A new play examining what reconciliation looks like through the eyes of Indigenous youth debuted in Winnipeg this week.
The voices of more than 70 Indigenous youth in the city make up a new theatre production called Songide’ewin.
The final piece is the result of two years of interviews with youth on what reconciliation looks like to them.
“This play I think gives non-Indigenous people an insight into what it’s really like to be an Indigenous youth today, especially in Winnipeg,” said director Tracey Nepinak.
Nepinak’s play was supposed to hit the stage in May but was delayed due to the COVID-19 pandemic.
Local theatre company Sarasvàti produced the piece, partnering with seven organizations and guest artists to host workshops for Indigenous youth.
Through this the youth created stories of how they interact with the world around them.
“There’s a lot of strength to their voices and really eye-opening, and I think in light of the pandemic and the riots, all of these things hit the ears in a different way than maybe before all of it happened,” Nepinak said.
Braiden Houle, one of the actors tasked with bringing the stories to life, says it’s been an honour to be a part of this storytelling.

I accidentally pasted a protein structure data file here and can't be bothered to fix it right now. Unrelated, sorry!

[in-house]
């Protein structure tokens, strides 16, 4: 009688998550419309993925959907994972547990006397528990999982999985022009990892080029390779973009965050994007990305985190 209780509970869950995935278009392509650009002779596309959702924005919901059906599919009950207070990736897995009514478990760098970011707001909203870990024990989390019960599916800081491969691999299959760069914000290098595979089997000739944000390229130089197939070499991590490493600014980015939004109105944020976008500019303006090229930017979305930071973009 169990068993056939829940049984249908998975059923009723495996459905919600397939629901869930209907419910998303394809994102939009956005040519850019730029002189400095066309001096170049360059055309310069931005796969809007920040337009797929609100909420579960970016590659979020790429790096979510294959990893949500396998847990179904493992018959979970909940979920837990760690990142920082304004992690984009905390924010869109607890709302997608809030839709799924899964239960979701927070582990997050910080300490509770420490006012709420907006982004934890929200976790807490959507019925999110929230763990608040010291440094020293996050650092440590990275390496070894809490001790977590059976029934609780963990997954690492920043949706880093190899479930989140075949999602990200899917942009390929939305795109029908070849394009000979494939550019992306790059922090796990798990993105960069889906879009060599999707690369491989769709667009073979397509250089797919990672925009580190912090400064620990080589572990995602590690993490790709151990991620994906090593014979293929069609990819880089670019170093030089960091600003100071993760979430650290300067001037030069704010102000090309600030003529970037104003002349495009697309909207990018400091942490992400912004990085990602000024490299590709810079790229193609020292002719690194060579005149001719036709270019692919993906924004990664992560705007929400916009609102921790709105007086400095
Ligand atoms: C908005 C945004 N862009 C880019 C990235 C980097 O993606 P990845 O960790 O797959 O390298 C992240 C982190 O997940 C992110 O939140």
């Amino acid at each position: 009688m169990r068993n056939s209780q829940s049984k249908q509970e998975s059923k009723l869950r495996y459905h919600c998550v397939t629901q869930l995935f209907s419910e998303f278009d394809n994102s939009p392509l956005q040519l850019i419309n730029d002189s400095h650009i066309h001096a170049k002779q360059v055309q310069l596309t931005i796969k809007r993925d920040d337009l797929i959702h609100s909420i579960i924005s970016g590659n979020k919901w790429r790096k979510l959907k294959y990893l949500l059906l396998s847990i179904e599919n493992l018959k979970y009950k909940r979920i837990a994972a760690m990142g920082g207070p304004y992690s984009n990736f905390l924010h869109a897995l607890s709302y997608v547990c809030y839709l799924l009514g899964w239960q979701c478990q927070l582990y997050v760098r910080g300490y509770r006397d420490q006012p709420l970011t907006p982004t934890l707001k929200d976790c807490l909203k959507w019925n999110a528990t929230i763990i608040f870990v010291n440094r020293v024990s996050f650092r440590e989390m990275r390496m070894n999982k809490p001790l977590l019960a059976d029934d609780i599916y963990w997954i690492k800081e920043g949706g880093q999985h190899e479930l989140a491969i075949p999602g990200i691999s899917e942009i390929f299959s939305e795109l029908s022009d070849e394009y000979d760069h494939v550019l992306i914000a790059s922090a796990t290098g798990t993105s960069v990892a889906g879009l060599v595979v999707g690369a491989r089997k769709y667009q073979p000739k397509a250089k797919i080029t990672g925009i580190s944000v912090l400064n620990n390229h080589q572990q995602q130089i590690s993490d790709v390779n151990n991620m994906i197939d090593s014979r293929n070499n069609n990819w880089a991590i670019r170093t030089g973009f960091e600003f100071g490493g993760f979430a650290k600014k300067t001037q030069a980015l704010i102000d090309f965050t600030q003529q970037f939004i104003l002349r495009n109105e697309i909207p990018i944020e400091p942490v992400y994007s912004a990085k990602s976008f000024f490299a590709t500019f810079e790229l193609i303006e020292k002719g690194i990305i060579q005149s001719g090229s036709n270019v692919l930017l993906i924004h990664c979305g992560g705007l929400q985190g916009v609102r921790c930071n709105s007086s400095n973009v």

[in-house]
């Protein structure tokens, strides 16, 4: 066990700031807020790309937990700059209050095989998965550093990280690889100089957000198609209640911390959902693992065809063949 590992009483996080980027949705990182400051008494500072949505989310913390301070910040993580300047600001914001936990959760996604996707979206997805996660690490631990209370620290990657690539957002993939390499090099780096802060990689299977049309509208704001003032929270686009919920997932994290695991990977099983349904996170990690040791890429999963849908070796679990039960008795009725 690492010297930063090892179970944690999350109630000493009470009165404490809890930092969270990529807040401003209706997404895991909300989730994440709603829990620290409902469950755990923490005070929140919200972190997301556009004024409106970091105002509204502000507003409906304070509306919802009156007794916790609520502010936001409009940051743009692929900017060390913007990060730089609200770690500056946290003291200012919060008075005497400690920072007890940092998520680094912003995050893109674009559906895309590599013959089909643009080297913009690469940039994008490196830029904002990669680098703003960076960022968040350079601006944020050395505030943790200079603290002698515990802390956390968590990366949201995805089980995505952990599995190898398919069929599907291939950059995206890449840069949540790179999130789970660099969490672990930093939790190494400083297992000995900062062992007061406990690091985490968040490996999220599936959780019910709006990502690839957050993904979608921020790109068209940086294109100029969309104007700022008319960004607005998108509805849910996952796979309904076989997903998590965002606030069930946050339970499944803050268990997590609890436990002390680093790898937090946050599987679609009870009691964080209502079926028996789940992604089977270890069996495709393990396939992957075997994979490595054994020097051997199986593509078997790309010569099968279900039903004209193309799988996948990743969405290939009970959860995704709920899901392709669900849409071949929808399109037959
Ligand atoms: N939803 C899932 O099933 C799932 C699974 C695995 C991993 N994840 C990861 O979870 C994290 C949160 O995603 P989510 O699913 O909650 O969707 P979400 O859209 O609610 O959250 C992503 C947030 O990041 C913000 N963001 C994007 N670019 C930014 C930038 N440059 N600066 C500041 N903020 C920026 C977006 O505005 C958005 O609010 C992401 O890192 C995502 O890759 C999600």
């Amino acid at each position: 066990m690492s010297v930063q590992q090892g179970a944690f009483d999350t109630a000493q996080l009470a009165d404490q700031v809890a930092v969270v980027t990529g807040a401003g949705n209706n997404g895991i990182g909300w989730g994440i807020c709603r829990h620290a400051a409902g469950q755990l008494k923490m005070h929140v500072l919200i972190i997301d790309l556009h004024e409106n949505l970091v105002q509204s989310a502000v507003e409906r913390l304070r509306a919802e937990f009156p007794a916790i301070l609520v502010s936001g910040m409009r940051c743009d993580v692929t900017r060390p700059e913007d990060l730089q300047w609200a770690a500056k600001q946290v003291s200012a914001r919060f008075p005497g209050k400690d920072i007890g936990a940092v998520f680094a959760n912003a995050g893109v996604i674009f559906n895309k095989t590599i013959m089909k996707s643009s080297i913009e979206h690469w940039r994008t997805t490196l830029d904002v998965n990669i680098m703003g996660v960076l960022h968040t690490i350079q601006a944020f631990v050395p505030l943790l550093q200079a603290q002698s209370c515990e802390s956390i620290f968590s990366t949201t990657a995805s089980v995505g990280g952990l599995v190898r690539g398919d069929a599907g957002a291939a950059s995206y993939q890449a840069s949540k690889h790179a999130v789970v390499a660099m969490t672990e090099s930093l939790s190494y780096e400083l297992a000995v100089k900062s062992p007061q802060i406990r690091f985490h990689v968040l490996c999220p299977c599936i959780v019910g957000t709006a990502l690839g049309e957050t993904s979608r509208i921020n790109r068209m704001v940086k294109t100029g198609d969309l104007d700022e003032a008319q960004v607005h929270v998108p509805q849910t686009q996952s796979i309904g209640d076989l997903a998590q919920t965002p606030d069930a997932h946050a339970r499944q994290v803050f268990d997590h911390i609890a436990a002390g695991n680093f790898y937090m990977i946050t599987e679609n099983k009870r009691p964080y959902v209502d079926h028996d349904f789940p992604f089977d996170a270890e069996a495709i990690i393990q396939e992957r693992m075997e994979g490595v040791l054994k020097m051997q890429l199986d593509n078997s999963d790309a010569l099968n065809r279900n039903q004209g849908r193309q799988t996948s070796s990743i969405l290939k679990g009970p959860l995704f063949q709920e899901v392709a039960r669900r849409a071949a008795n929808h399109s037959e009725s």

“Truth and reconciliation has been talked about for a number of years but now it’s finally starting to become something that everyone is trying to understand now, and it’s nice to talk about reconciliation through acting,” said Houle.
The original production was supposed to have a crew of elders, dancers and singers but had to be scaled down to six performers because of physical distancing.
Performances were open to a small group of ticket-holders but were also being streamed online for a small price.
“I think everyone is happy that we’re being on stage again because we’ve all been quarantined for a number of months,” said Houle.
The last performance is taking place Thursday evening.